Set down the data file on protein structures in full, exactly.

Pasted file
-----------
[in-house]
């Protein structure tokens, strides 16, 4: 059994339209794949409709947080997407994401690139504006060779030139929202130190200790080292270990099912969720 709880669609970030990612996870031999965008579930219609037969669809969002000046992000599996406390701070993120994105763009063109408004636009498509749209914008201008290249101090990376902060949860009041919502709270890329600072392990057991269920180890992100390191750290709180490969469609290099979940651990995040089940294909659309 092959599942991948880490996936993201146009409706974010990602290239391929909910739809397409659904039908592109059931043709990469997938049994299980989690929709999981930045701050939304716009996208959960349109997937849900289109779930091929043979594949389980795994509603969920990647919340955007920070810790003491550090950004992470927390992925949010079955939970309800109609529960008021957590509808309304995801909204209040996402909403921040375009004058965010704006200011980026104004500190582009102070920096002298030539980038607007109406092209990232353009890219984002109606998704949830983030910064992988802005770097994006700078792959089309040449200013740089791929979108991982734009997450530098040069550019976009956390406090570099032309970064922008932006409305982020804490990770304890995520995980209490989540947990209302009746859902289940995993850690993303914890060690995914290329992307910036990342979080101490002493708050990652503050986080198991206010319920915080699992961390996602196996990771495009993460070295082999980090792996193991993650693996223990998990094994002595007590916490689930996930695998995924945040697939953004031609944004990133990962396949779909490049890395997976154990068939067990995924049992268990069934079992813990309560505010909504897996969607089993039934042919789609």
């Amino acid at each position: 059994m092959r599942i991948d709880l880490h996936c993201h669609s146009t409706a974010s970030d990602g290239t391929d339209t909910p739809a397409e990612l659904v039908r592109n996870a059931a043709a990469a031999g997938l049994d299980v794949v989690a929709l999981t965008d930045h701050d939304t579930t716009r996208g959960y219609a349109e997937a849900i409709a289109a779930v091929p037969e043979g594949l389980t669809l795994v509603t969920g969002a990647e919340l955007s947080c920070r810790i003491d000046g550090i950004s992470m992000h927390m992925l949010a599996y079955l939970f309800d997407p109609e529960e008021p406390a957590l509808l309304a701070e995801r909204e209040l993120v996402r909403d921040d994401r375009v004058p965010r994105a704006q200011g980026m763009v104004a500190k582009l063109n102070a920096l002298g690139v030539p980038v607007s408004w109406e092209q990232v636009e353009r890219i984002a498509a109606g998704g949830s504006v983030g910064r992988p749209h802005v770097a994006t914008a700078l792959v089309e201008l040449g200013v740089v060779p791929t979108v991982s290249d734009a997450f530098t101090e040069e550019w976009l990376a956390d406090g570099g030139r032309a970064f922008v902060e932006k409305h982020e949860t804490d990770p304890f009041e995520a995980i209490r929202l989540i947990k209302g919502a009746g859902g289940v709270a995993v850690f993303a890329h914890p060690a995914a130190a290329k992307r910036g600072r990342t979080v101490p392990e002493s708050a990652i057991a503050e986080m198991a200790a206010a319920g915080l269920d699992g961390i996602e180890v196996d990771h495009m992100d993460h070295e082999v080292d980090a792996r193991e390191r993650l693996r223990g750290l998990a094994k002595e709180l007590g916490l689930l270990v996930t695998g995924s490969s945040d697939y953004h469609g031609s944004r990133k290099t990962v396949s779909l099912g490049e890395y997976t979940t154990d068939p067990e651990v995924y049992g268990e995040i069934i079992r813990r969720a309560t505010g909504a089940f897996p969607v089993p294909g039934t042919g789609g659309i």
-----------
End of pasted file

[in-house]
């Protein structure tokens, strides 16, 4: 059994339209794949409709947080997407994401690139504006060779030139929202130190200790080292270990099912969720 709880669609970030990612996870031999965008579930219609037969669809969002000046992000599996406390701070993120994105763009063109408004636009498509749209914008201008290249101090990376902060949860009041919502709270890329600072392990057991269920180890992100390191750290709180490969469609290099979940651990995040089940294909659309 092959599942991948880490996936993201146009409706974010990602290239391929909910739809397409659904039908592109059931043709990469997938049994299980989690929709999981930045701050939304716009996208959960349109997937849900289109779930091929043979594949389980795994509603969920990647919340955007920070810790003491550090950004992470927390992925949010079955939970309800109609529960008021957590509808309304995801909204209040996402909403921040375009004058965010704006200011980026104004500190582009102070920096002298030539980038607007109406092209990232353009890219984002109606998704949830983030910064992988802005770097994006700078792959089309040449200013740089791929979108991982734009997450530098040069550019976009956390406090570099032309970064922008932006409305982020804490990770304890995520995980209490989540947990209302009746859902289940995993850690993303914890060690995914290329992307910036990342979080101490002493708050990652503050986080198991206010319920915080699992961390996602196996990771495009993460070295082999980090792996193991993650693996223990998990094994002595007590916490689930996930695998995924945040697939953004031609944004990133990962396949779909490049890395997976154990068939067990995924049992268990069934079992813990309560505010909504897996969607089993039934042919789609």
């Amino acid at each position: 059994m092959r599942i991948d709880l880490h996936c993201h669609s146009t409706a974010s970030d990602g290239t391929d339209t909910p739809a397409e990612l659904v039908r592109n996870a059931a043709a990469a031999g997938l049994d299980v794949v989690a929709l999981t965008d930045h701050d939304t579930t716009r996208g959960y219609a349109e997937a849900i409709a289109a779930v091929p037969e043979g594949l389980t669809l795994v509603t969920g969002a990647e919340l955007s947080c920070r810790i003491d000046g550090i950004s992470m992000h927390m992925l949010a599996y079955l939970f309800d997407p109609e529960e008021p406390a957590l509808l309304a701070e995801r909204e209040l993120v996402r909403d921040d994401r375009v004058p965010r994105a704006q200011g980026m763009v104004a500190k582009l063109n102070a920096l002298g690139v030539p980038v607007s408004w109406e092209q990232v636009e353009r890219i984002a498509a109606g998704g949830s504006v983030g910064r992988p749209h802005v770097a994006t914008a700078l792959v089309e201008l040449g200013v740089v060779p791929t979108v991982s290249d734009a997450f530098t101090e040069e550019w976009l990376a956390d406090g570099g030139r032309a970064f922008v902060e932006k409305h982020e949860t804490d990770p304890f009041e995520a995980i209490r929202l989540i947990k209302g919502a009746g859902g289940v709270a995993v850690f993303a890329h914890p060690a995914a130190a290329k992307r910036g600072r990342t979080v101490p392990e002493s708050a990652i057991a503050e986080m198991a200790a206010a319920g915080l269920d699992g961390i996602e180890v196996d990771h495009m992100d993460h070295e082999v080292d980090a792996r193991e390191r993650l693996r223990g750290l998990a094994k002595e709180l007590g916490l689930l270990v996930t695998g995924s490969s945040d697939y953004h469609g031609s944004r990133k290099t990962v396949s779909l099912g490049e890395y997976t979940t154990d068939p067990e651990v995924y049992g268990e995040i069934i079992r813990r969720a309560t505010g909504a089940f897996p969607v089993p294909g039934t042919g789609g659309i």